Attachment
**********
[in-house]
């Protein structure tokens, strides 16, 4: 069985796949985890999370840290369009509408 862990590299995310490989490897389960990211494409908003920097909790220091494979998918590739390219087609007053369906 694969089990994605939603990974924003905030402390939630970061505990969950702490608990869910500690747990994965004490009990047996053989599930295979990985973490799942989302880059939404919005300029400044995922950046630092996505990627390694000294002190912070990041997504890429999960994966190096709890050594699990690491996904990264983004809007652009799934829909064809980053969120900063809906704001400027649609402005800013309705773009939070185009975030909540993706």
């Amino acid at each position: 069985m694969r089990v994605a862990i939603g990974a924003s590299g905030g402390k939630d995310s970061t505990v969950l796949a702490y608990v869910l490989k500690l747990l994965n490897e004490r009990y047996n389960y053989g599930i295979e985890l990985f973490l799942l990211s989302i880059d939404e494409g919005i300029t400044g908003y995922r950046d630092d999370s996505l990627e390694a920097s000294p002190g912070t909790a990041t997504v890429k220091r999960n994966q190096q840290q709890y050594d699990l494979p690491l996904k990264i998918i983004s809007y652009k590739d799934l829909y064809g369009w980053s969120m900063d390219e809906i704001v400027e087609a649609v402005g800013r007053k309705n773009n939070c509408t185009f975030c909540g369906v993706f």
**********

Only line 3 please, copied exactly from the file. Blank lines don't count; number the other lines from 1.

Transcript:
């Amino acid at each position: 069985m694969r089990v994605a862990i939603g990974a924003s590299g905030g402390k939630d995310s970061t505990v969950l796949a702490y608990v869910l490989k500690l747990l994965n490897e004490r009990y047996n389960y053989g599930i295979e985890l990985f973490l799942l990211s989302i880059d939404e494409g919005i300029t400044g908003y995922r950046d630092d999370s996505l990627e390694a920097s000294p002190g912070t909790a990041t997504v890429k220091r999960n994966q190096q840290q709890y050594d699990l494979p690491l996904k990264i998918i983004s809007y652009k590739d799934l829909y064809g369009w980053s969120m900063d390219e809906i704001v400027e087609a649609v402005g800013r007053k309705n773009n939070c509408t185009f975030c909540g369906v993706f």